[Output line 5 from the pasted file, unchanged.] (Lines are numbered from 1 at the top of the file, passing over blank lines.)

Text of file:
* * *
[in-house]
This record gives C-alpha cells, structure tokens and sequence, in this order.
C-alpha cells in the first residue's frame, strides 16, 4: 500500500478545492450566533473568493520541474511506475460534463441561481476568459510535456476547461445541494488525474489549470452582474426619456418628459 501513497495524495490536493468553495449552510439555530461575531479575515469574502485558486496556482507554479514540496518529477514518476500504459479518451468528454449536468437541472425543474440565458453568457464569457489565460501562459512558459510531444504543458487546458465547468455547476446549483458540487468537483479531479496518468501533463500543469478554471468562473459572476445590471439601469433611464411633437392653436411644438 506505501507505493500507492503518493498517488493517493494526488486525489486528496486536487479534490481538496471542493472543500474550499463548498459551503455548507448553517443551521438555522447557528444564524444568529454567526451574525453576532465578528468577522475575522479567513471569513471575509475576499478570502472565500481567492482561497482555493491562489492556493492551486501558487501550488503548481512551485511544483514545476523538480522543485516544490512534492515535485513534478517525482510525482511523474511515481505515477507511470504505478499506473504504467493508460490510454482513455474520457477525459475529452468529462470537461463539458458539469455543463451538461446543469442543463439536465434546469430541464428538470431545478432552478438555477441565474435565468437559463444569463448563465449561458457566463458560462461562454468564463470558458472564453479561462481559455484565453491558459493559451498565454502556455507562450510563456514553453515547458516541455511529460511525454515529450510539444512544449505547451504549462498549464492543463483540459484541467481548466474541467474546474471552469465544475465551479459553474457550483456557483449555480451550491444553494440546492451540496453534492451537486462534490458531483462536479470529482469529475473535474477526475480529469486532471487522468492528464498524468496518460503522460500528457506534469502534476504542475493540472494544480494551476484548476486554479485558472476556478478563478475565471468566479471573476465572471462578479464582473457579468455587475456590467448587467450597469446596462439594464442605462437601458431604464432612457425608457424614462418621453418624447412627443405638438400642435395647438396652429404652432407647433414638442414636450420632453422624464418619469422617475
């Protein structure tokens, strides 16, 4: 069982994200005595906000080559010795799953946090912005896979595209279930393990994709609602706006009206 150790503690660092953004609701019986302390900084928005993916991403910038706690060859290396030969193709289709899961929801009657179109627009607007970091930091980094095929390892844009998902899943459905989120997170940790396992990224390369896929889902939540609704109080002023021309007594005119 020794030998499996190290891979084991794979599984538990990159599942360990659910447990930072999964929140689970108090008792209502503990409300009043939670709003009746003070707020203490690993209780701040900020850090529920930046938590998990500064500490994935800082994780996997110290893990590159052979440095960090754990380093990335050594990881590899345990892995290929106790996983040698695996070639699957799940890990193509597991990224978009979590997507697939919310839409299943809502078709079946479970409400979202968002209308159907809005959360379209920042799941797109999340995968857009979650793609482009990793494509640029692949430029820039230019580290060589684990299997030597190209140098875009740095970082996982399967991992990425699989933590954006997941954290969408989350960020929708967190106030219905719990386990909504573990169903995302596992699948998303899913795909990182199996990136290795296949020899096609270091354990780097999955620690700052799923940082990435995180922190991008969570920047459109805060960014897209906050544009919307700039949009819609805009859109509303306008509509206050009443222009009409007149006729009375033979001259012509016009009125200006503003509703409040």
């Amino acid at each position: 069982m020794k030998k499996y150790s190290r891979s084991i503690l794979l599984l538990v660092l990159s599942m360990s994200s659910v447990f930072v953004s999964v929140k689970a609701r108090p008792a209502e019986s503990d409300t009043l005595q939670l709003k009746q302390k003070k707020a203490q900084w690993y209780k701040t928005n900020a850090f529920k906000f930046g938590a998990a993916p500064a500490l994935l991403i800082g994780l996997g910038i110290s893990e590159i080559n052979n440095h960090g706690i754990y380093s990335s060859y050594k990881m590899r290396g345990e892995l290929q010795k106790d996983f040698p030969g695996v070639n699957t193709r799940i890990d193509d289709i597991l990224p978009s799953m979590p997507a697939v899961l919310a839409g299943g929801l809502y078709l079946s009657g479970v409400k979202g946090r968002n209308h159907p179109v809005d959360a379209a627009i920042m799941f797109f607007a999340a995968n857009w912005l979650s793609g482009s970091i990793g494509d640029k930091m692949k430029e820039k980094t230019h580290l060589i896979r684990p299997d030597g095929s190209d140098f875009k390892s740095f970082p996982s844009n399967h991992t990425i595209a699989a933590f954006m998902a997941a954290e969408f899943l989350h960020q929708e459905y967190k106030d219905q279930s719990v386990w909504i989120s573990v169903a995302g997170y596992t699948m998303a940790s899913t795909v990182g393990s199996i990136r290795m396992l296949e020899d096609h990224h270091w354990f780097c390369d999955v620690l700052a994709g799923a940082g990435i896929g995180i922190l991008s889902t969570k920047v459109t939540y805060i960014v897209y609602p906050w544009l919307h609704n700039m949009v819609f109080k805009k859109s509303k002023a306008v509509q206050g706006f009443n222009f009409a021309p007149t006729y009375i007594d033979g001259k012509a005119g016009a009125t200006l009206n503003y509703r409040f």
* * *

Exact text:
């Amino acid at each position: 069982m020794k030998k499996y150790s190290r891979s084991i503690l794979l599984l538990v660092l990159s599942m360990s994200s659910v447990f930072v953004s999964v929140k689970a609701r108090p008792a209502e019986s503990d409300t009043l005595q939670l709003k009746q302390k003070k707020a203490q900084w690993y209780k701040t928005n900020a850090f529920k906000f930046g938590a998990a993916p500064a500490l994935l991403i800082g994780l996997g910038i110290s893990e590159i080559n052979n440095h960090g706690i754990y380093s990335s060859y050594k990881m590899r290396g345990e892995l290929q010795k106790d996983f040698p030969g695996v070639n699957t193709r799940i890990d193509d289709i597991l990224p978009s799953m979590p997507a697939v899961l919310a839409g299943g929801l809502y078709l079946s009657g479970v409400k979202g946090r968002n209308h159907p179109v809005d959360a379209a627009i920042m799941f797109f607007a999340a995968n857009w912005l979650s793609g482009s970091i990793g494509d640029k930091m692949k430029e820039k980094t230019h580290l060589i896979r684990p299997d030597g095929s190209d140098f875009k390892s740095f970082p996982s844009n399967h991992t990425i595209a699989a933590f954006m998902a997941a954290e969408f899943l989350h960020q929708e459905y967190k106030d219905q279930s719990v386990w909504i989120s573990v169903a995302g997170y596992t699948m998303a940790s899913t795909v990182g393990s199996i990136r290795m396992l296949e020899d096609h990224h270091w354990f780097c390369d999955v620690l700052a994709g799923a940082g990435i896929g995180i922190l991008s889902t969570k920047v459109t939540y805060i960014v897209y609602p906050w544009l919307h609704n700039m949009v819609f109080k805009k859109s509303k002023a306008v509509q206050g706006f009443n222009f009409a021309p007149t006729y009375i007594d033979g001259k012509a005119g016009a009125t200006l009206n503003y509703r409040f």